Air Mauritius: Hundreds of Jobs at Risk

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Air Mauritius is at risk of losing more than a third of its employees. The national carrier is reportedly excessively manpowered, with an average of 244 employees per aircraft compared to the international average for similar companies of 150 employees per aircraft. With 2300 employees, the excess is over 1000.

Despite government support to the national carrier and vital sectors to restart economic and industrial activities, Air Mauritius is facing an abyssal financial problem. According to several sources, Air Mauritius expects to report a loss of MUR 9.5 billion Mauritian rupees (USD 238 million) for the current financial year, ending 2021. Vincent Chappard and Anuradha Deenapanray report. Salary cuts have already been implemented but the situation remains distessing.

Air Mauritius was placed under voluntary administration on 22 April 2020 in wake of the COVID-19 pandemic.

Directors have until January 31, 2022 to let go of employees or adopt the contracts of all Air Mauritius employees and also to hold the meeting of creditors under section 237 of the Insolvency Act. It is also mentioned that before informing the Redundancy Board, discussions between the administrators and representatives of the staff unions leading in most cases to salary cuts, took place. But given the airline’s financial situation, these wage cuts are not enough, leaving them with no choice but to cut down on staff.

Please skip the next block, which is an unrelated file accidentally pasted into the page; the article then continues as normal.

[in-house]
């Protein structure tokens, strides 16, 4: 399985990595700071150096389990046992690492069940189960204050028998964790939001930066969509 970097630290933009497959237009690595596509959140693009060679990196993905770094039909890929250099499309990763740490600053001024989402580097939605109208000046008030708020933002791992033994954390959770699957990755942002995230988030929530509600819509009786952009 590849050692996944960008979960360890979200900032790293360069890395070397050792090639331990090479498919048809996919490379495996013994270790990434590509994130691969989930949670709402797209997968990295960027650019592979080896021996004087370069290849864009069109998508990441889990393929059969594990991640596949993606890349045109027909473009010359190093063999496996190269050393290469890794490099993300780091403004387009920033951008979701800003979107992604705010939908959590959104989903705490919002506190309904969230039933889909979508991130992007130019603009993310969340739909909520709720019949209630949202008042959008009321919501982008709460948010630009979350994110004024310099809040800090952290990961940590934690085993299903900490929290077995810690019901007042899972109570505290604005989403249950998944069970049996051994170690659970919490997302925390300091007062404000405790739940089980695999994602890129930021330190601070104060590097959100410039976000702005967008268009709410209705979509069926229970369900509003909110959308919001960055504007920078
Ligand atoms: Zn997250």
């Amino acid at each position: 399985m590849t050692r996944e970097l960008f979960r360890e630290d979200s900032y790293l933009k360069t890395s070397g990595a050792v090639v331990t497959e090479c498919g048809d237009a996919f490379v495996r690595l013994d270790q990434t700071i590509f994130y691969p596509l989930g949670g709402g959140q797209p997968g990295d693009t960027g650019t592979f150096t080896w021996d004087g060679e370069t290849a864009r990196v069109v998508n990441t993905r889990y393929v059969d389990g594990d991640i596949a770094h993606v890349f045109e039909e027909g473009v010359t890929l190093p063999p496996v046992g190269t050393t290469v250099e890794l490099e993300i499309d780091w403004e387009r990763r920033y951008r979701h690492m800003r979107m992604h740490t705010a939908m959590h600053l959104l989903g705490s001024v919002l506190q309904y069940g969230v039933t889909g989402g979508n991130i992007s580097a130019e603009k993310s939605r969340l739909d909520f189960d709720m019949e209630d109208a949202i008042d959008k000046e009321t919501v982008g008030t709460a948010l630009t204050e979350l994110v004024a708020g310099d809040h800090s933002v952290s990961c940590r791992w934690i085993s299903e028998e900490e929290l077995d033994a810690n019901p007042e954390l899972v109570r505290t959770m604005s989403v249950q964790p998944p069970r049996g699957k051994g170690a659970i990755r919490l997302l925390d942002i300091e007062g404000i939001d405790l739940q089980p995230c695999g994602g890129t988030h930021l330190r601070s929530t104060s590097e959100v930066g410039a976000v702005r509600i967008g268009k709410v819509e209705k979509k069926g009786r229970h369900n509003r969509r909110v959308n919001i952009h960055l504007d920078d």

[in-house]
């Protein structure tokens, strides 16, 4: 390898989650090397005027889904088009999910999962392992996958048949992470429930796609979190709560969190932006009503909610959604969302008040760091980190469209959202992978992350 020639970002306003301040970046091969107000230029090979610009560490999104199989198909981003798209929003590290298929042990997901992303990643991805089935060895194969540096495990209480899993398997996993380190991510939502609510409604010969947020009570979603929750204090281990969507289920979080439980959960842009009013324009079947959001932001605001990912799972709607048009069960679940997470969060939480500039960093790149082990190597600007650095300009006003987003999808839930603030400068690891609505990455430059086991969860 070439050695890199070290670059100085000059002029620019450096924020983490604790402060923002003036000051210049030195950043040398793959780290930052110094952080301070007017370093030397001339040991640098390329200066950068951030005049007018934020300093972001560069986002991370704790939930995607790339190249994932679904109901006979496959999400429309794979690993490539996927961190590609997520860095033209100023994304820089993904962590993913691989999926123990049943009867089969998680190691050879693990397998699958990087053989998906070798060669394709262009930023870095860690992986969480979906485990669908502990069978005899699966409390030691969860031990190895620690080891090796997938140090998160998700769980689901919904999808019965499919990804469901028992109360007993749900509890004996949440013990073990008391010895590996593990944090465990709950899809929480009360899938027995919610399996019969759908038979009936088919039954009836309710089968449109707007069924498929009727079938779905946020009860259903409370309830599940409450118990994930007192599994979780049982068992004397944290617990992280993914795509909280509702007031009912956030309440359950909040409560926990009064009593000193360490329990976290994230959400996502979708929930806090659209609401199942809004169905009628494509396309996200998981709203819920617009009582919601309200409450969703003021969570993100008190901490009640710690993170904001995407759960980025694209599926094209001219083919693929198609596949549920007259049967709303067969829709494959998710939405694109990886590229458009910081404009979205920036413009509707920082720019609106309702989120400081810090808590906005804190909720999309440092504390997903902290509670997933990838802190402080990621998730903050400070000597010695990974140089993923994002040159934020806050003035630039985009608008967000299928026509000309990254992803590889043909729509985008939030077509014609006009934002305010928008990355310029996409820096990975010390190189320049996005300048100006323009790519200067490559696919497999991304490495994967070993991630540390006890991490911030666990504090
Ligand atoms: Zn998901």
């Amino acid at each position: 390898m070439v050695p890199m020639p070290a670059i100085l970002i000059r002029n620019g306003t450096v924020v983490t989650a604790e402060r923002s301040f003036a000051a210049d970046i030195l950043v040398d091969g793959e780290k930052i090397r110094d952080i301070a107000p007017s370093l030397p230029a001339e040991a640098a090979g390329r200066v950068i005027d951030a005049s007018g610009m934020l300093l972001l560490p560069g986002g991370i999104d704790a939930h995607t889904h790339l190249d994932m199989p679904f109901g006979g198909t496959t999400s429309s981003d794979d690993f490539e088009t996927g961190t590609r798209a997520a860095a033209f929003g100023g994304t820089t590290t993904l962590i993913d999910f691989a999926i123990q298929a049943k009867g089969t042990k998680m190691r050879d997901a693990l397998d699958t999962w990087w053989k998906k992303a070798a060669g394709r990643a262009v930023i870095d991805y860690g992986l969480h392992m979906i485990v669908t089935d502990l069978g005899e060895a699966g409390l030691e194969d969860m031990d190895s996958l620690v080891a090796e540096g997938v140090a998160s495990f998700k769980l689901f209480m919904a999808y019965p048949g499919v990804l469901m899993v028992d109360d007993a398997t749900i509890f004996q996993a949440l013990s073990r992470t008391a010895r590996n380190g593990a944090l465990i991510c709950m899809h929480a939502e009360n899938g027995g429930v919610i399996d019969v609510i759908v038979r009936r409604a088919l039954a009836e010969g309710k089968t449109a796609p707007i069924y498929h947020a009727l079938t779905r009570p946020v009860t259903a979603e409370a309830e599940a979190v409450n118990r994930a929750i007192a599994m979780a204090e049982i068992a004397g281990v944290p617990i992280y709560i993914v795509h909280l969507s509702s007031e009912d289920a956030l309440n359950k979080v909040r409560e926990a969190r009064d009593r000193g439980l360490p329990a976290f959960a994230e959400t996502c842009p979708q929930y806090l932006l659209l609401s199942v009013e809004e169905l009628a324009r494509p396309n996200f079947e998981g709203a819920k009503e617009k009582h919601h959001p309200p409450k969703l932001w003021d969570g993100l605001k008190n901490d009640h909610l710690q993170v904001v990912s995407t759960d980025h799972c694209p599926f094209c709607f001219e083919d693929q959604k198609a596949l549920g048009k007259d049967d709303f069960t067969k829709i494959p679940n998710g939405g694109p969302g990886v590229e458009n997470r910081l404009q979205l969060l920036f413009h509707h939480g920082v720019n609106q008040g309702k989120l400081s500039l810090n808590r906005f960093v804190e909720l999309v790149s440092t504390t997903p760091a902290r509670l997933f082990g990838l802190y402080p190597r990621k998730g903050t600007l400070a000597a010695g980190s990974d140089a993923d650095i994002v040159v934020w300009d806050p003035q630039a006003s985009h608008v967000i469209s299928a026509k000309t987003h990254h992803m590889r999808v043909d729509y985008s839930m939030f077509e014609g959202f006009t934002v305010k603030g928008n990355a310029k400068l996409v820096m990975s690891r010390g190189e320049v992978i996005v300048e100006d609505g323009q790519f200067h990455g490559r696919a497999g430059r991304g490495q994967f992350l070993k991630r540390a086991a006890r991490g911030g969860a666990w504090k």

Labour productivity in an airline business can be assessed. The available tonne-kms (ATK) per employee is the common and traditional measure. It is not the number of employees in the company or number of employees per aircraft per se which is of critical importance. It is the employee costs as a ratio to what output they generate which matters. It does not matter critically if the company is overstaffed as compared with a similar one in a high wage economy (Europe, Japan, USA, Singapore) and if it offers comparatively lower salaries on a purchasing power parity basis. One has to carry out the input/output ratio analysis.

Prior to the pandemic, Air Mauritius was already in trouble. In late January 2009, Air Mauritius secured a EUR40 million commercial loan with a government guarantee, to pay bills and meet day to day running costs. This fell short of the EUR50 million sought by the airline. This is a far cry from the days when it was consistently ranked as the best performing carrier in Africa.

Planes vary enormously in size and seating capacity. Some are convenient for long haul operations (the A380s, 747s, 777s or A350s), some for medium haul flights and some for short sectors and very quick turn-round flights such as to La Réunion and back. When thinking about sector lengths, frequencies or distance travelled, it becomes clear that the notion of ratio of employees per aircraft is a very rudimentary measure and that surely more sophisticated measurements of optimum staffing or employee productivity within an airline operator are possible. This is why there is benchmarking in the industry to know the unit cost of labour and its contribution to output. It is then noted that the output is multi-dimensional as in a service industry being looked at delighting the customer as well as operating within a regulatory straight-jacket such as flight duty limitations, landing and take-off recencies and so on.

Air Mauritius has a fleet of 9 aircraft including 4 Airbus A350 XWB, 3 Airbus A330s, and 2 ATR Turbo props. The airline also operates two Bell 206 Jet Ranger helicopters that are used for tour services.

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